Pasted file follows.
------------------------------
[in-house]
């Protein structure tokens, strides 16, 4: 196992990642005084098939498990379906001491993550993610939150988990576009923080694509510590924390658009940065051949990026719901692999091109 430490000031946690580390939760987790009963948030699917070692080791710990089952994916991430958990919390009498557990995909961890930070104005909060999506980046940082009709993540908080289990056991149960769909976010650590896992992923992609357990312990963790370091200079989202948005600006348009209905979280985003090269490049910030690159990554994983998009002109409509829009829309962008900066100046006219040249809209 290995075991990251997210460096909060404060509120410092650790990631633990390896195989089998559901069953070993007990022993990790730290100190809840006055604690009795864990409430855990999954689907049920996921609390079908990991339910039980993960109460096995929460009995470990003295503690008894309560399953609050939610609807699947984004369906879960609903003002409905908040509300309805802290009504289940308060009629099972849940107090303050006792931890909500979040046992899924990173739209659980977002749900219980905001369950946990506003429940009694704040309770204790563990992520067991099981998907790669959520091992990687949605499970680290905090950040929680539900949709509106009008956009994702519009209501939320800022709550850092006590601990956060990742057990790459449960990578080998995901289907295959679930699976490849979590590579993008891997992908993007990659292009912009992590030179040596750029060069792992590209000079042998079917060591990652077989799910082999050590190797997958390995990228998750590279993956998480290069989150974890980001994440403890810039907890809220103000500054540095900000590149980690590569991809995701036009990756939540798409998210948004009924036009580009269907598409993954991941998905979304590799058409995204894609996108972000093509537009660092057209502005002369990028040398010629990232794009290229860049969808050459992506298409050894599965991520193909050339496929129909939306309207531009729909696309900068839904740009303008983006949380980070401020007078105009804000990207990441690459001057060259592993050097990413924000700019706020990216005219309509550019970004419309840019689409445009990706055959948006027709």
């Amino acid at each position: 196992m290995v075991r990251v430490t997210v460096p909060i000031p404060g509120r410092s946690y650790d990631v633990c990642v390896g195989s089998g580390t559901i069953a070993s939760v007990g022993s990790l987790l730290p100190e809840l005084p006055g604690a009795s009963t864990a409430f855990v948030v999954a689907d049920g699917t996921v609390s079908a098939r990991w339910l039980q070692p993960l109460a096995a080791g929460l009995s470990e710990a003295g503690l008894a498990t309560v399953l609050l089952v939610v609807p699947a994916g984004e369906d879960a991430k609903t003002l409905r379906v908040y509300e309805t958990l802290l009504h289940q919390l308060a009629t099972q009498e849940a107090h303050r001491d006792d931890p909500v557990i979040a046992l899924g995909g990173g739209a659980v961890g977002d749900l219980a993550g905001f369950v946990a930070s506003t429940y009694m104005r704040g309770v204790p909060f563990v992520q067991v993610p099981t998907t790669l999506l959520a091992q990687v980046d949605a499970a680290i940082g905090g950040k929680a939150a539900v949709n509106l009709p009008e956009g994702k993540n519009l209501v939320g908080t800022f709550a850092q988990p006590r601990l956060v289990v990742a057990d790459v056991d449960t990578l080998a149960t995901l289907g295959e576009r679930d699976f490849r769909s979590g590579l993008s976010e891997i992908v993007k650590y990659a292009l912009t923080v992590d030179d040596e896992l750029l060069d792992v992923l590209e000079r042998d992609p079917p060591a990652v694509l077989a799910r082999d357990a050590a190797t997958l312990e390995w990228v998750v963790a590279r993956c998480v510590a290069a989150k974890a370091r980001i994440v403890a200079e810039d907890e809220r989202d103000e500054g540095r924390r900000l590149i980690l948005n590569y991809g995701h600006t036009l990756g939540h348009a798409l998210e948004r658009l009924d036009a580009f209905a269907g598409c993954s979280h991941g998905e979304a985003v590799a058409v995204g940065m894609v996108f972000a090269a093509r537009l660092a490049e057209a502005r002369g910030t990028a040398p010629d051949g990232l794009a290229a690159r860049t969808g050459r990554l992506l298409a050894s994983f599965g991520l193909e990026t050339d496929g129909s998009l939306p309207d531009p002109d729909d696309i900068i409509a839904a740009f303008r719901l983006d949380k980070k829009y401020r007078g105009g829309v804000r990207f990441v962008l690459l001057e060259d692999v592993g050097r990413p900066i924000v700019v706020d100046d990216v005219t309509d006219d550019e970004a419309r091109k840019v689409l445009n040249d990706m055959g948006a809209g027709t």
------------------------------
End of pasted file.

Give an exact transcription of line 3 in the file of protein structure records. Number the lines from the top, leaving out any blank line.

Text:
């Amino acid at each position: 196992m290995v075991r990251v430490t997210v460096p909060i000031p404060g509120r410092s946690y650790d990631v633990c990642v390896g195989s089998g580390t559901i069953a070993s939760v007990g022993s990790l987790l730290p100190e809840l005084p006055g604690a009795s009963t864990a409430f855990v948030v999954a689907d049920g699917t996921v609390s079908a098939r990991w339910l039980q070692p993960l109460a096995a080791g929460l009995s470990e710990a003295g503690l008894a498990t309560v399953l609050l089952v939610v609807p699947a994916g984004e369906d879960a991430k609903t003002l409905r379906v908040y509300e309805t958990l802290l009504h289940q919390l308060a009629t099972q009498e849940a107090h303050r001491d006792d931890p909500v557990i979040a046992l899924g995909g990173g739209a659980v961890g977002d749900l219980a993550g905001f369950v946990a930070s506003t429940y009694m104005r704040g309770v204790p909060f563990v992520q067991v993610p099981t998907t790669l999506l959520a091992q990687v980046d949605a499970a680290i940082g905090g950040k929680a939150a539900v949709n509106l009709p009008e956009g994702k993540n519009l209501v939320g908080t800022f709550a850092q988990p006590r601990l956060v289990v990742a057990d790459v056991d449960t990578l080998a149960t995901l289907g295959e576009r679930d699976f490849r769909s979590g590579l993008s976010e891997i992908v993007k650590y990659a292009l912009t923080v992590d030179d040596e896992l750029l060069d792992v992923l590209e000079r042998d992609p079917p060591a990652v694509l077989a799910r082999d357990a050590a190797t997958l312990e390995w990228v998750v963790a590279r993956c998480v510590a290069a989150k974890a370091r980001i994440v403890a200079e810039d907890e809220r989202d103000e500054g540095r924390r900000l590149i980690l948005n590569y991809g995701h600006t036009l990756g939540h348009a798409l998210e948004r658009l009924d036009a580009f209905a269907g598409c993954s979280h991941g998905e979304a985003v590799a058409v995204g940065m894609v996108f972000a090269a093509r537009l660092a490049e057209a502005r002369g910030t990028a040398p010629d051949g990232l794009a290229a690159r860049t969808g050459r990554l992506l298409a050894s994983f599965g991520l193909e990026t050339d496929g129909s998009l939306p309207d531009p002109d729909d696309i900068i409509a839904a740009f303008r719901l983006d949380k980070k829009y401020r007078g105009g829309v804000r990207f990441v962008l690459l001057e060259d692999v592993g050097r990413p900066i924000v700019v706020d100046d990216v005219t309509d006219d550019e970004a419309r091109k840019v689409l445009n040249d990706m055959g948006a809209g027709t």